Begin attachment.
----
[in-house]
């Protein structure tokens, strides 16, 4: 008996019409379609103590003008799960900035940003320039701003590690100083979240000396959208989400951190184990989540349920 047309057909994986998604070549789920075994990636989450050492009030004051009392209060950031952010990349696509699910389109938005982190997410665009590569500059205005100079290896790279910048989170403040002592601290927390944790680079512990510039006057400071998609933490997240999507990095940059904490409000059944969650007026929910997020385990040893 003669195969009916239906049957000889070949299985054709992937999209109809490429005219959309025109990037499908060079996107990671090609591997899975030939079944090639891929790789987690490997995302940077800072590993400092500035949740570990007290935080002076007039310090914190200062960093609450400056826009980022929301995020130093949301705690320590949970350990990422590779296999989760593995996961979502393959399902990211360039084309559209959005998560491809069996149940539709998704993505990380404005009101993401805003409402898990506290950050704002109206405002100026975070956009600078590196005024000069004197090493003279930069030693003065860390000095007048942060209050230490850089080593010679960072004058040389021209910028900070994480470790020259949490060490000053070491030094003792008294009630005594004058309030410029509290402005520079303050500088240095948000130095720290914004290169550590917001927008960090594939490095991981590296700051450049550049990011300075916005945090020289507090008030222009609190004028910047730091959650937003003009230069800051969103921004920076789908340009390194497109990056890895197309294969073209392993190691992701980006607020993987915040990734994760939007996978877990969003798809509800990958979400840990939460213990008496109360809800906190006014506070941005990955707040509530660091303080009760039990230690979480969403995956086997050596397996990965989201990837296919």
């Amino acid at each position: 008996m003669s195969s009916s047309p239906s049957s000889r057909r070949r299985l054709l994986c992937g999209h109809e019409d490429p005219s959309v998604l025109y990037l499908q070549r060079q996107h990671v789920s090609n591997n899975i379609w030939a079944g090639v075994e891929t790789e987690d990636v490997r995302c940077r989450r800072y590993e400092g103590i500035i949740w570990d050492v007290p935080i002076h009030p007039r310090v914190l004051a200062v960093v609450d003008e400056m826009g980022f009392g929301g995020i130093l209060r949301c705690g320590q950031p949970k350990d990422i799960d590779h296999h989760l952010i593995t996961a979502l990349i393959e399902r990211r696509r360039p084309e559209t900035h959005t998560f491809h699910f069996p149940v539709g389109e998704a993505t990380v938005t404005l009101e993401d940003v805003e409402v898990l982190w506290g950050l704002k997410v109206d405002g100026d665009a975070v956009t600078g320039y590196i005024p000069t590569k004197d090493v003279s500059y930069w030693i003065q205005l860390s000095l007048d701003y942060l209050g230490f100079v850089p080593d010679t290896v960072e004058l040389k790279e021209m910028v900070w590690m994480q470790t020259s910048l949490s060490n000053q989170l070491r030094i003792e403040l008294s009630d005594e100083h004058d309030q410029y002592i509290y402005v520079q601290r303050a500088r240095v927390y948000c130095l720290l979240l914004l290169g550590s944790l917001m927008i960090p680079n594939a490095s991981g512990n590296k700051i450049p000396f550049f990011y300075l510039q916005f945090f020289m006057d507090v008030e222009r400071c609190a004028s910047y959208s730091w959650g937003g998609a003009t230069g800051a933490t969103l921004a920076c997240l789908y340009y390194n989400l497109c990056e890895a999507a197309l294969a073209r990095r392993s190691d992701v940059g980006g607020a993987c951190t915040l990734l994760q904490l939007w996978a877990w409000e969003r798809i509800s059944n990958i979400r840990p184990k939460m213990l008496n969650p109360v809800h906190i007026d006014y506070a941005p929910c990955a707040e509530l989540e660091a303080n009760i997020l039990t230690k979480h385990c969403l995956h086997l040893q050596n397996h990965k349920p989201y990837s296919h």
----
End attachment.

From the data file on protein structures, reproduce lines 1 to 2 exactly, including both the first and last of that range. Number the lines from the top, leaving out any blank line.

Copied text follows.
[in-house]
């Protein structure tokens, strides 16, 4: 008996019409379609103590003008799960900035940003320039701003590690100083979240000396959208989400951190184990989540349920 047309057909994986998604070549789920075994990636989450050492009030004051009392209060950031952010990349696509699910389109938005982190997410665009590569500059205005100079290896790279910048989170403040002592601290927390944790680079512990510039006057400071998609933490997240999507990095940059904490409000059944969650007026929910997020385990040893 003669195969009916239906049957000889070949299985054709992937999209109809490429005219959309025109990037499908060079996107990671090609591997899975030939079944090639891929790789987690490997995302940077800072590993400092500035949740570990007290935080002076007039310090914190200062960093609450400056826009980022929301995020130093949301705690320590949970350990990422590779296999989760593995996961979502393959399902990211360039084309559209959005998560491809069996149940539709998704993505990380404005009101993401805003409402898990506290950050704002109206405002100026975070956009600078590196005024000069004197090493003279930069030693003065860390000095007048942060209050230490850089080593010679960072004058040389021209910028900070994480470790020259949490060490000053070491030094003792008294009630005594004058309030410029509290402005520079303050500088240095948000130095720290914004290169550590917001927008960090594939490095991981590296700051450049550049990011300075916005945090020289507090008030222009609190004028910047730091959650937003003009230069800051969103921004920076789908340009390194497109990056890895197309294969073209392993190691992701980006607020993987915040990734994760939007996978877990969003798809509800990958979400840990939460213990008496109360809800906190006014506070941005990955707040509530660091303080009760039990230690979480969403995956086997050596397996990965989201990837296919």